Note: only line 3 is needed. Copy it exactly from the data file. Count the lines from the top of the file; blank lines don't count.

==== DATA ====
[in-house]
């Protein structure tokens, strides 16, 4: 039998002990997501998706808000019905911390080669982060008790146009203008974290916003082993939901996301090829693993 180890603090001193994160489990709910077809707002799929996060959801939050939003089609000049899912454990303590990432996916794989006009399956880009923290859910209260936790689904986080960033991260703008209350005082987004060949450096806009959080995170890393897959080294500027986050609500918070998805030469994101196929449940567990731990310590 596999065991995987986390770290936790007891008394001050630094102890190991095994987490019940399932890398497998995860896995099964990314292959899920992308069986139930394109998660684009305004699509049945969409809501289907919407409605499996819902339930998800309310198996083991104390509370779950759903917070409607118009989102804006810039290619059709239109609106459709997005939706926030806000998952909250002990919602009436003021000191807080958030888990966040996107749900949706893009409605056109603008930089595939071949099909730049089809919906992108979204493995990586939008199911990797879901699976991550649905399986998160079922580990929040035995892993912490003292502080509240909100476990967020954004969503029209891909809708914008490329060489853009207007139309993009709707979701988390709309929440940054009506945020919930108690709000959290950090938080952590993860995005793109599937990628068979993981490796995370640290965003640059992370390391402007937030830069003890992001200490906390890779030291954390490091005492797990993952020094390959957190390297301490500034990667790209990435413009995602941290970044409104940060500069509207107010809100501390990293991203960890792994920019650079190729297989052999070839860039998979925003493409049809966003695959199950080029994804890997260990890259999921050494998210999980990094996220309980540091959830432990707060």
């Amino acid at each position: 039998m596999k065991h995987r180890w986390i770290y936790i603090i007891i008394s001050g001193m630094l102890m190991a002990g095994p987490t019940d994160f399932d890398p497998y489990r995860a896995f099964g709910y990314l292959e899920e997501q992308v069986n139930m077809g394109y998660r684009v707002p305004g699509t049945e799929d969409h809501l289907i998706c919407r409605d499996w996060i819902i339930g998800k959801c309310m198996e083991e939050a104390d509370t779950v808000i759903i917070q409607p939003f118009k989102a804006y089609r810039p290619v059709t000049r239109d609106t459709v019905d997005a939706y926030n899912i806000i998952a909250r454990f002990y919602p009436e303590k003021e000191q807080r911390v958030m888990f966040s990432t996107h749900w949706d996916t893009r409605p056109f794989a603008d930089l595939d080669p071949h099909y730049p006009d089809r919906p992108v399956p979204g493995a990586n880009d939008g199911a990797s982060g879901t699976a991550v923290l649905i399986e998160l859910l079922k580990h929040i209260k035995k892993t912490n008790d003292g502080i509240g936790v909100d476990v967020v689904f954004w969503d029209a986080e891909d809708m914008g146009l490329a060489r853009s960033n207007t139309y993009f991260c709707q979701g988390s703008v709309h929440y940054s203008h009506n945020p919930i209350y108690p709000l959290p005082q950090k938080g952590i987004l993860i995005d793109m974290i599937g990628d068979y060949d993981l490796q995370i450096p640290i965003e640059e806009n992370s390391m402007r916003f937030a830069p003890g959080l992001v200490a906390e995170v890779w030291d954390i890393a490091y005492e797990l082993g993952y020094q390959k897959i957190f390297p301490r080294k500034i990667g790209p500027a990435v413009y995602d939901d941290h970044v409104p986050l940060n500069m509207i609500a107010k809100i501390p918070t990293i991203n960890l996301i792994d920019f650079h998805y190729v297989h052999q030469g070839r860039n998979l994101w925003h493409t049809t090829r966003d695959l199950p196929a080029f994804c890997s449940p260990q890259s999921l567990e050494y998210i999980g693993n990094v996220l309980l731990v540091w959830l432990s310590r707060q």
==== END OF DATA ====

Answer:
């Amino acid at each position: 039998m596999k065991h995987r180890w986390i770290y936790i603090i007891i008394s001050g001193m630094l102890m190991a002990g095994p987490t019940d994160f399932d890398p497998y489990r995860a896995f099964g709910y990314l292959e899920e997501q992308v069986n139930m077809g394109y998660r684009v707002p305004g699509t049945e799929d969409h809501l289907i998706c919407r409605d499996w996060i819902i339930g998800k959801c309310m198996e083991e939050a104390d509370t779950v808000i759903i917070q409607p939003f118009k989102a804006y089609r810039p290619v059709t000049r239109d609106t459709v019905d997005a939706y926030n899912i806000i998952a909250r454990f002990y919602p009436e303590k003021e000191q807080r911390v958030m888990f966040s990432t996107h749900w949706d996916t893009r409605p056109f794989a603008d930089l595939d080669p071949h099909y730049p006009d089809r919906p992108v399956p979204g493995a990586n880009d939008g199911a990797s982060g879901t699976a991550v923290l649905i399986e998160l859910l079922k580990h929040i209260k035995k892993t912490n008790d003292g502080i509240g936790v909100d476990v967020v689904f954004w969503d029209a986080e891909d809708m914008g146009l490329a060489r853009s960033n207007t139309y993009f991260c709707q979701g988390s703008v709309h929440y940054s203008h009506n945020p919930i209350y108690p709000l959290p005082q950090k938080g952590i987004l993860i995005d793109m974290i599937g990628d068979y060949d993981l490796q995370i450096p640290i965003e640059e806009n992370s390391m402007r916003f937030a830069p003890g959080l992001v200490a906390e995170v890779w030291d954390i890393a490091y005492e797990l082993g993952y020094q390959k897959i957190f390297p301490r080294k500034i990667g790209p500027a990435v413009y995602d939901d941290h970044v409104p986050l940060n500069m509207i609500a107010k809100i501390p918070t990293i991203n960890l996301i792994d920019f650079h998805y190729v297989h052999q030469g070839r860039n998979l994101w925003h493409t049809t090829r966003d695959l199950p196929a080029f994804c890997s449940p260990q890259s999921l567990e050494y998210i999980g693993n990094v996220l309980l731990v540091w959830l432990s310590r707060q």